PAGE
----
The chief appeal of this reissue will be sentimental. By the
time this recording of Peter and the Wolf was made, Jacqueline
du Pré, who had made her reputation with a recording of the
Elgar Cello Concerto with Barbirolli, still one of EMI’s
best-sellers in its GROC reissue (5 62886 2 – see review),
was too ill with MS to perform in public. Her Elgar is soulful
– too soulful for some, my wife included, who finds that it
moves her intolerably – so it’s hardly surprising that the illness
which deprived her of the chance to perform, and which eventually
killed her, became an object of public interest. That Eloquence
wish to play the sentimental card – not that there’s any harm
in that – is apparent from the picture on the front cover of
Jacqueline du Pré surrounded by Disney-like images of Springtime.
Versions of Peter and the Wolf come in
many flavours, some of them playing on their narrator’s comedic
reputation, some avuncular, others straight and rather didactic.
Du Pré’s narration falls between the two latter categories -
though I’m not quite sure what the feminine equivalent of ‘avuncular’
is: since avunculus strictly means one’s maternal aunt,
I suppose the word should be derived from matertera,
a maternal aunt.
I’m not sure, however, how well today’s children
will take to heavy diction, unhurried even in the livelier passages,
which must already have seemed old-fashioned in 1979, sounding
like pre-war BBC received pronunciation with the addition of
heavily rolled rs. This is fair enough when the wolf
looks ‘with grrreedy eyes’, but the effect does become
wearing. Today’s children may well prefer something more like
Sting with the COE and Abbado (DG 429 396 2); otherwise the
orchestral performance compares well with the best and the recording
wears its years lightly enough.
Couplings for Peter are varied; the works
which accompany it here are as appropriate as any. Some years
before this recording, du Pré had appeared on stage playing
the drum in Leopold Mozart’s Toy Symphony so, although
she doesn’t narrate in this work, this, too, was part of her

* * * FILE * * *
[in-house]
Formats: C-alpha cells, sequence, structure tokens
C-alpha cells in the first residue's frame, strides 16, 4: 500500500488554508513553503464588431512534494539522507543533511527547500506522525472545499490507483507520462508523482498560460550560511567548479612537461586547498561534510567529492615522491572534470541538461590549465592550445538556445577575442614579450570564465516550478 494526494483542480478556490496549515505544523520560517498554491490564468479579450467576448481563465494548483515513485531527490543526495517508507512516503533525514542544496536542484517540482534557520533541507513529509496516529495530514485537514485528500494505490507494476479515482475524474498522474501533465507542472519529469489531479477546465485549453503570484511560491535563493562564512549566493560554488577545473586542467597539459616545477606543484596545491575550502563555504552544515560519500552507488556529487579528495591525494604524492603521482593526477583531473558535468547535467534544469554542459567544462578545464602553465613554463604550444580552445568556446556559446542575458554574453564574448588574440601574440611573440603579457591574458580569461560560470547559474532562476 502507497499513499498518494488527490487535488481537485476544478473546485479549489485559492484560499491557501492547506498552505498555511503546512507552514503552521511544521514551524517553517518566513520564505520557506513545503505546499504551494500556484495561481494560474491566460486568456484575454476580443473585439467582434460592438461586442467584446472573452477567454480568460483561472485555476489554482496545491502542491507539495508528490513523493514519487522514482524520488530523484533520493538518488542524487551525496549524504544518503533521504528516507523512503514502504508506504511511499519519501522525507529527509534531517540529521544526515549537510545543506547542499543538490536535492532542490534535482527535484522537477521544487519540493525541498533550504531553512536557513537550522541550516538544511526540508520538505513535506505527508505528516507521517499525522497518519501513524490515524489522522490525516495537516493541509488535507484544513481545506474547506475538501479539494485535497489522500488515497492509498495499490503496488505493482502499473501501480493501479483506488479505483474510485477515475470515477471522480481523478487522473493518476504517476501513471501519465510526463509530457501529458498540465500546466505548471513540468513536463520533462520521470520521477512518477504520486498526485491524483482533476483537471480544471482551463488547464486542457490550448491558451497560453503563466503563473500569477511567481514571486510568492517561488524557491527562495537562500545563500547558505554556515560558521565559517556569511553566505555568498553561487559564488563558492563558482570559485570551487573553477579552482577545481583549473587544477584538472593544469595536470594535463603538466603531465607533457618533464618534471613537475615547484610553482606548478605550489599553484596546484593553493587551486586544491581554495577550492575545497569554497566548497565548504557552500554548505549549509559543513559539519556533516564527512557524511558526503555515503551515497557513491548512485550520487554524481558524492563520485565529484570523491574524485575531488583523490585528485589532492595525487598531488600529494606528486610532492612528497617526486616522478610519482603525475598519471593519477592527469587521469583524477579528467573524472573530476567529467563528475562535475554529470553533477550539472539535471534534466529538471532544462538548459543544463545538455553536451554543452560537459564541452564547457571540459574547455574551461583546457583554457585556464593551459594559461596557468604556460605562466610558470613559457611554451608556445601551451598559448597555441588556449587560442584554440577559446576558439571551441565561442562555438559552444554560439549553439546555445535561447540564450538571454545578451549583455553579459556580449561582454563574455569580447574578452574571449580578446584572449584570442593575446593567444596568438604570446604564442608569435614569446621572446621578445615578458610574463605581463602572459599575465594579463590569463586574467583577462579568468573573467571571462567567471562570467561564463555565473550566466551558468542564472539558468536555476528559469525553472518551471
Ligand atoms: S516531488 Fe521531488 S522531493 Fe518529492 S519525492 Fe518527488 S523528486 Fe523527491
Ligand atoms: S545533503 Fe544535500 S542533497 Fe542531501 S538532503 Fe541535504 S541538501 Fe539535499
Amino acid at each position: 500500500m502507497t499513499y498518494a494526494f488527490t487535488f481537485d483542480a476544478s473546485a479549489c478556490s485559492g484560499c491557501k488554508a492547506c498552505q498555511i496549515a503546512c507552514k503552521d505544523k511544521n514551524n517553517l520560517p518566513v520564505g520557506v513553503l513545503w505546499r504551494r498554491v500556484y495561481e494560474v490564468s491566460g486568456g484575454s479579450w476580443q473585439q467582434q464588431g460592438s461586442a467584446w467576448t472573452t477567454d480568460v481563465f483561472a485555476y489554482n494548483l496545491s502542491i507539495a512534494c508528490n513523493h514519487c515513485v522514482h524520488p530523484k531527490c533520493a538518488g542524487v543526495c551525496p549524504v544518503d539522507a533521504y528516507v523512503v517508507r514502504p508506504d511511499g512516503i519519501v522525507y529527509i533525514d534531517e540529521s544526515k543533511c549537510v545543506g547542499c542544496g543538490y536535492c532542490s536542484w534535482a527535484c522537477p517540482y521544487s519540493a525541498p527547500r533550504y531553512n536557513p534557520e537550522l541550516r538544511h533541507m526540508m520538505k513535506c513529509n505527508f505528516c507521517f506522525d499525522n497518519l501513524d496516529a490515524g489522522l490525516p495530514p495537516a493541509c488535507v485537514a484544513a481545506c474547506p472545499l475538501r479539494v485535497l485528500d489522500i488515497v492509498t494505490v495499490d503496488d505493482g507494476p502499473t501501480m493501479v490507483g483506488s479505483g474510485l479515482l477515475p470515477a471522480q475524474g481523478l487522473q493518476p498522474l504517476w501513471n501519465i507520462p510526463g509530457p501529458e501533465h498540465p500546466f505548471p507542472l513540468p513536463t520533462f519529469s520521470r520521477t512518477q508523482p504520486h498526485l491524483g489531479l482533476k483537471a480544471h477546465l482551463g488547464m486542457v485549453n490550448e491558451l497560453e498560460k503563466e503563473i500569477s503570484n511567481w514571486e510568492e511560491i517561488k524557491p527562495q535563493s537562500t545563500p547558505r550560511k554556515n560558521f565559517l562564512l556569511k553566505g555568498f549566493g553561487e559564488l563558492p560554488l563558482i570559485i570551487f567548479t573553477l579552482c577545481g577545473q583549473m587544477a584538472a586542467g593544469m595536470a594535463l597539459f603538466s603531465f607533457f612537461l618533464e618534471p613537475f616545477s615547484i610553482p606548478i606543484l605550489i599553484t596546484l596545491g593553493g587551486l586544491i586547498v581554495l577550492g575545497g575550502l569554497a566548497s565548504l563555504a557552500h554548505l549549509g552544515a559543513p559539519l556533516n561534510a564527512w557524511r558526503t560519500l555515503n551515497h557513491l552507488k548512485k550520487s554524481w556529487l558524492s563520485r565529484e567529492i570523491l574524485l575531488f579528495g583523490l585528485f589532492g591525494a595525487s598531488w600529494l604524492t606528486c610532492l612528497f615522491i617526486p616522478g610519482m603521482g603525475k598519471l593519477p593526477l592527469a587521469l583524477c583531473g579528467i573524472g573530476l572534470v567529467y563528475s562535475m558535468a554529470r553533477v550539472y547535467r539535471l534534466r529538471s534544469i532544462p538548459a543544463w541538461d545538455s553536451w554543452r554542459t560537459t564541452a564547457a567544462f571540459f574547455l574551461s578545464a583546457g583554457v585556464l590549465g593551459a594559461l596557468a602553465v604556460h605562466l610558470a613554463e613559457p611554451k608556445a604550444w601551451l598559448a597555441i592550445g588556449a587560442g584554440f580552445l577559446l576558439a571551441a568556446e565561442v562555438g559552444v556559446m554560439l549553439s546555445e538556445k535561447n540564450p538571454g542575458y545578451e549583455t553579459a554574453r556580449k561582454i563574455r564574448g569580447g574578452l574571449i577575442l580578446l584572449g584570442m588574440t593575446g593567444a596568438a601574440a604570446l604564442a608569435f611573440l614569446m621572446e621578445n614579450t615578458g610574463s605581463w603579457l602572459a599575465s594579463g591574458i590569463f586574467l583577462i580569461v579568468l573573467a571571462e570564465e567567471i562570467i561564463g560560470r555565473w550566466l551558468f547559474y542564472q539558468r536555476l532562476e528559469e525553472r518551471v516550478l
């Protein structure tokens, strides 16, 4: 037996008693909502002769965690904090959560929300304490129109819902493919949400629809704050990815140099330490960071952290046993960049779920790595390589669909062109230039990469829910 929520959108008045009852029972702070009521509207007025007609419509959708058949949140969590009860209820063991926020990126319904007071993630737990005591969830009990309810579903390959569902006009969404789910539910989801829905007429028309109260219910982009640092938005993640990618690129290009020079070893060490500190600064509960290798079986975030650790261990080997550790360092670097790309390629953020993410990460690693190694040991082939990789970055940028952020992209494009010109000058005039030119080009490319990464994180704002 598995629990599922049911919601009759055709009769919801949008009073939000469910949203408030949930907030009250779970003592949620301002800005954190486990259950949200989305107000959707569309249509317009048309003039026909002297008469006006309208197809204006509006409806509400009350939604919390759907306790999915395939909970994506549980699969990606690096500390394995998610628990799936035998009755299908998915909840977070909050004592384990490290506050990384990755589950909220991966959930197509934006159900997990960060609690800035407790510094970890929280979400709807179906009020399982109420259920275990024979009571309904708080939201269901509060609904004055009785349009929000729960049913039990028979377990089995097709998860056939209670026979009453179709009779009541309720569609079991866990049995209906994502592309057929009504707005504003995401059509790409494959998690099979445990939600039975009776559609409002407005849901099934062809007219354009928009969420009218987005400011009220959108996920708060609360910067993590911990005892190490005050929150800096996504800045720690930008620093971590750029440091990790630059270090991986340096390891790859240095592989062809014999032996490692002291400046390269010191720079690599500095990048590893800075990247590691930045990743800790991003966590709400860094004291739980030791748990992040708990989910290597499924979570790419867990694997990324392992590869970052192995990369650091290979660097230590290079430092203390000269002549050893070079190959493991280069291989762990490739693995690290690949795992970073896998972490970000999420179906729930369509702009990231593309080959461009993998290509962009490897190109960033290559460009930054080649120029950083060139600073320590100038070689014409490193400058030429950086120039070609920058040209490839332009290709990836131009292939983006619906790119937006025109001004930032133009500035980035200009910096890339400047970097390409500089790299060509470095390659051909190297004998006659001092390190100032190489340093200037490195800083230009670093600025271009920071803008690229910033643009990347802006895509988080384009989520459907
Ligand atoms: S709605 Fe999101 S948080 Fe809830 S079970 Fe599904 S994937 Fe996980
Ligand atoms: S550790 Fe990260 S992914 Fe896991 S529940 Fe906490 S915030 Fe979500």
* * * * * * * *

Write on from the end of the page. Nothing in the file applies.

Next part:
legacy. The Cassation for Orchestra with Toys, three
movements of which were once attributed to Haydn, is here played
in full; it’s a fun, if hardly substantial, piece and it receives
a fun performance here. It’s probably more fun for children
to play in than for them to listen to but, even so, I imagine
that its inclusion will add to the appeal of the reissue. There’s
little point in comparing it in detail with Ton Koopman’s performance
on a CD of music by Mozart senior which includes the Peasant’s
Wedding (From Kindersinfonie to Bauernhochzeit, Challenge
Classics CC72189 – see review).
To the Prokofiev and Leopold Mozart contents
of the original LP, Eloquence have added substantial fillers,
which bring the playing time to a respectable 69 minutes.
I suppose that the unconscious benchmark recording
of L’apprenti sorcier for most of us has to be the Stokowski
soundtrack of the Disney film with Mickey Mouse as the apprentice.
My own earliest recordings were by Ansermet and Solti, both
Decca demonstration recordings in their day. The Ansermet resurfaced
on CD in the company of the Ralph Richardson/Malcolm Sargent
version of Peter on Decca’s erstwhile budget Weekend
label. No doubt that Ansermet version will reappear in due
course in Eloquence’s series of reissues of his recordings and
the Solti also deserves to reappear (on Eloquence, too?), perhaps
with its original coupling, the Rossini-Respighi ballet La
Boutique fantasque, last seen as the filler to Decca’s Weekend
reissue of Ansermet’s complete Nutcracker. Perhaps Eloquence
will reissue that very deserving version of the Nutcracker,
Barenboim is a little slower than Ansermet -
and, to the best of my memory, Solti - which makes him for my
money just a little too slow and deliberate by comparison –
everything is in place and it’s quite exciting at times, but
it doesn’t quite come off. The DG recording was hailed as outstanding
in its day and it still sounds well; indeed, I’m surprised that
a DG recording of this date was not made in DDD.
The performance of Danse Macabre, originally
released on the same LP, has most recently been available coupled
with Barenboim’s classic 1976 performance of the Saint-Saëns
Third (Organ) Symphony on DG Galleria 415 847-2. The
latter is still available and less expensive than the identical
programme on DG Originals 474 612 2. It’s much better played
than the version by Alexander Gibson on another Eloquence CD,
Witches’ Brew (442 9985) and it benefits from being a
little faster, though it is a little lacking in the more macabre
elements. Children love the macabre, as witness their fascination
with dinosaurs, and they may well not relish the quality of
the playing but prefer something just a little more ghoulish.
The recording, again, still sounds well.
The notes in the Eloquence booklet, by Raymond
Tuttle, are more than adequate and the overall presentation
is attractive, if you don’t mind the slightly kitsch cover.
I’m sure that this reissue will sell well, and deserves to sell
well, at its very tempting price. There’s nothing seriously
amiss here; I just wish that I could have been a little more
enthusiastic about it.